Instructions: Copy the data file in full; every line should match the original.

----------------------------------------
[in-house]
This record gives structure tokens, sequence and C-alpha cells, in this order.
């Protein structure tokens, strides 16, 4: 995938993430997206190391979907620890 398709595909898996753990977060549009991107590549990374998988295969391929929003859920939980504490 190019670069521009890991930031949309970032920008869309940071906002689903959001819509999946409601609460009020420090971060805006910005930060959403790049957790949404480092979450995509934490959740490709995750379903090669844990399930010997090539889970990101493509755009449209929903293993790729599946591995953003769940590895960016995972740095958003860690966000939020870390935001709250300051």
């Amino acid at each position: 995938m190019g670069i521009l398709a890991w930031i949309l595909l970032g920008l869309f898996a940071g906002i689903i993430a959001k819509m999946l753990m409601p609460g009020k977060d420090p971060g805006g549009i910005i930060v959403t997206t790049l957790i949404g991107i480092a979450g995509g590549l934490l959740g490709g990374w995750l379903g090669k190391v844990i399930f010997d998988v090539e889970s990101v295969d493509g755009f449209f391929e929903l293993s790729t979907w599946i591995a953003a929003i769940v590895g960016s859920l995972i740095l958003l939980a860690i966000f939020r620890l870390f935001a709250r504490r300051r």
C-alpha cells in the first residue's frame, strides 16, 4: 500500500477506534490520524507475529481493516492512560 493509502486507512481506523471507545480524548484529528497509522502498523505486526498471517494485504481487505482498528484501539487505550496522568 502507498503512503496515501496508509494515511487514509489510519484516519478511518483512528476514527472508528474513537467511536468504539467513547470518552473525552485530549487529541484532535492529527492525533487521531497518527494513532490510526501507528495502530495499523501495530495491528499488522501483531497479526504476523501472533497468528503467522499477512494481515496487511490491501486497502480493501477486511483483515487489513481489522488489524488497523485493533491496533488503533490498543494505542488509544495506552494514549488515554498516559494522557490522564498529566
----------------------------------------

[in-house]
This record gives structure tokens, sequence and C-alpha cells, in this order.
């Protein structure tokens, strides 16, 4: 995938993430997206190391979907620890 398709595909898996753990977060549009991107590549990374998988295969391929929003859920939980504490 190019670069521009890991930031949309970032920008869309940071906002689903959001819509999946409601609460009020420090971060805006910005930060959403790049957790949404480092979450995509934490959740490709995750379903090669844990399930010997090539889970990101493509755009449209929903293993790729599946591995953003769940590895960016995972740095958003860690966000939020870390935001709250300051």
């Amino acid at each position: 995938m190019g670069i521009l398709a890991w930031i949309l595909l970032g920008l869309f898996a940071g906002i689903i993430a959001k819509m999946l753990m409601p609460g009020k977060d420090p971060g805006g549009i910005i930060v959403t997206t790049l957790i949404g991107i480092a979450g995509g590549l934490l959740g490709g990374w995750l379903g090669k190391v844990i399930f010997d998988v090539e889970s990101v295969d493509g755009f449209f391929e929903l293993s790729t979907w599946i591995a953003a929003i769940v590895g960016s859920l995972i740095l958003l939980a860690i966000f939020r620890l870390f935001a709250r504490r300051r």
C-alpha cells in the first residue's frame, strides 16, 4: 500500500477506534490520524507475529481493516492512560 493509502486507512481506523471507545480524548484529528497509522502498523505486526498471517494485504481487505482498528484501539487505550496522568 502507498503512503496515501496508509494515511487514509489510519484516519478511518483512528476514527472508528474513537467511536468504539467513547470518552473525552485530549487529541484532535492529527492525533487521531497518527494513532490510526501507528495502530495499523501495530495491528499488522501483531497479526504476523501472533497468528503467522499477512494481515496487511490491501486497502480493501477486511483483515487489513481489522488489524488497523485493533491496533488503533490498543494505542488509544495506552494514549488515554498516559494522557490522564498529566